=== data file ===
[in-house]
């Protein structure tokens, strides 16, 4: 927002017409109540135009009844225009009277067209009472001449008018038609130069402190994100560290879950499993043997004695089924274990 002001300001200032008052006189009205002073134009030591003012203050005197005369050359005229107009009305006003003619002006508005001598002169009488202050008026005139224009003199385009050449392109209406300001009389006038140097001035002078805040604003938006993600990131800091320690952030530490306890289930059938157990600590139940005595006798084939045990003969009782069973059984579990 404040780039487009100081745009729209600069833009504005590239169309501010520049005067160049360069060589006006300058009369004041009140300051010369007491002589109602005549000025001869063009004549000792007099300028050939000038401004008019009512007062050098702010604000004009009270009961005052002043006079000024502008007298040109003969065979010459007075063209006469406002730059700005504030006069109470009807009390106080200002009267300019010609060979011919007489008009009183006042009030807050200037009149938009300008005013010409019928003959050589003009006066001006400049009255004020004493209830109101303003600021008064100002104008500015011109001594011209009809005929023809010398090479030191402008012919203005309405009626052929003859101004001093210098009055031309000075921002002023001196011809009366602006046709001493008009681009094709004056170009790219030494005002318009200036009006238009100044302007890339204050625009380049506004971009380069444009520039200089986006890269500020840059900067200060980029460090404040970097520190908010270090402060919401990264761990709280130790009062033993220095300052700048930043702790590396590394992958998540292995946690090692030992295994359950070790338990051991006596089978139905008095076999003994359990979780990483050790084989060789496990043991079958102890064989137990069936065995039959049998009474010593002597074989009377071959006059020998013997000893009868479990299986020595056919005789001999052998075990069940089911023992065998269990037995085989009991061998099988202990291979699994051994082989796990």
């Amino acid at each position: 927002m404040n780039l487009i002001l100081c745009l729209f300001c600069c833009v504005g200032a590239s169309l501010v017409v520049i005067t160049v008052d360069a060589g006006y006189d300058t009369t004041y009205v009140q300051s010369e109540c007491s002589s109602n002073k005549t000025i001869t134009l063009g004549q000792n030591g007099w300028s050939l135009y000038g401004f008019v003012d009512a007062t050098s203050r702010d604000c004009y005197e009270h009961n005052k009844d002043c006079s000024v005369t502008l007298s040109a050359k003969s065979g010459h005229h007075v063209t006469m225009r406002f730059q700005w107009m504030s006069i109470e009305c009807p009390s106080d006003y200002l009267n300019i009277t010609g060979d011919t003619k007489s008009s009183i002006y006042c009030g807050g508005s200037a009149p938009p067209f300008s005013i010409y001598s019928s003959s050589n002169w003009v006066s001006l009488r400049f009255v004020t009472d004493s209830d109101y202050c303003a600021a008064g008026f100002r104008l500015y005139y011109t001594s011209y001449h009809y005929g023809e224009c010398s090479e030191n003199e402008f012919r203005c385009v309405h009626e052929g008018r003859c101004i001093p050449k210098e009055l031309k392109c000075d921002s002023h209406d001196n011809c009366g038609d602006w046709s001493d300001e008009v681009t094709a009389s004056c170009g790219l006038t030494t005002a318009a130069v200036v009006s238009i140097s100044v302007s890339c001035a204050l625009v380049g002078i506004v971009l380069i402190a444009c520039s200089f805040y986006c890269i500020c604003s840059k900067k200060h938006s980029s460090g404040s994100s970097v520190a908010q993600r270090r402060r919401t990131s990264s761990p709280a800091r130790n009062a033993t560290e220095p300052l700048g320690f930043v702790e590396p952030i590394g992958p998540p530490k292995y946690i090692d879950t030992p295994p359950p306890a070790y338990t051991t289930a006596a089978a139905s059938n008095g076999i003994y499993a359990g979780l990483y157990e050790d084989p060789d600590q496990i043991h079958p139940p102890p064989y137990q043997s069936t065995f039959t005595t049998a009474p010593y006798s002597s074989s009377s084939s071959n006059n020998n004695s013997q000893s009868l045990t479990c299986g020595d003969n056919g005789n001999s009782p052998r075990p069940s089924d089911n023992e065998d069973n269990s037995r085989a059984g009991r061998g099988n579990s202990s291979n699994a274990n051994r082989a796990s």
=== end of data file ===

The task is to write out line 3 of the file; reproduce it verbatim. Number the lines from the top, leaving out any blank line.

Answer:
């Amino acid at each position: 927002m404040n780039l487009i002001l100081c745009l729209f300001c600069c833009v504005g200032a590239s169309l501010v017409v520049i005067t160049v008052d360069a060589g006006y006189d300058t009369t004041y009205v009140q300051s010369e109540c007491s002589s109602n002073k005549t000025i001869t134009l063009g004549q000792n030591g007099w300028s050939l135009y000038g401004f008019v003012d009512a007062t050098s203050r702010d604000c004009y005197e009270h009961n005052k009844d002043c006079s000024v005369t502008l007298s040109a050359k003969s065979g010459h005229h007075v063209t006469m225009r406002f730059q700005w107009m504030s006069i109470e009305c009807p009390s106080d006003y200002l009267n300019i009277t010609g060979d011919t003619k007489s008009s009183i002006y006042c009030g807050g508005s200037a009149p938009p067209f300008s005013i010409y001598s019928s003959s050589n002169w003009v006066s001006l009488r400049f009255v004020t009472d004493s209830d109101y202050c303003a600021a008064g008026f100002r104008l500015y005139y011109t001594s011209y001449h009809y005929g023809e224009c010398s090479e030191n003199e402008f012919r203005c385009v309405h009626e052929g008018r003859c101004i001093p050449k210098e009055l031309k392109c000075d921002s002023h209406d001196n011809c009366g038609d602006w046709s001493d300001e008009v681009t094709a009389s004056c170009g790219l006038t030494t005002a318009a130069v200036v009006s238009i140097s100044v302007s890339c001035a204050l625009v380049g002078i506004v971009l380069i402190a444009c520039s200089f805040y986006c890269i500020c604003s840059k900067k200060h938006s980029s460090g404040s994100s970097v520190a908010q993600r270090r402060r919401t990131s990264s761990p709280a800091r130790n009062a033993t560290e220095p300052l700048g320690f930043v702790e590396p952030i590394g992958p998540p530490k292995y946690i090692d879950t030992p295994p359950p306890a070790y338990t051991t289930a006596a089978a139905s059938n008095g076999i003994y499993a359990g979780l990483y157990e050790d084989p060789d600590q496990i043991h079958p139940p102890p064989y137990q043997s069936t065995f039959t005595t049998a009474p010593y006798s002597s074989s009377s084939s071959n006059n020998n004695s013997q000893s009868l045990t479990c299986g020595d003969n056919g005789n001999s009782p052998r075990p069940s089924d089911n023992e065998d069973n269990s037995r085989a059984g009991r061998g099988n579990s202990s291979n699994a274990n051994r082989a796990s």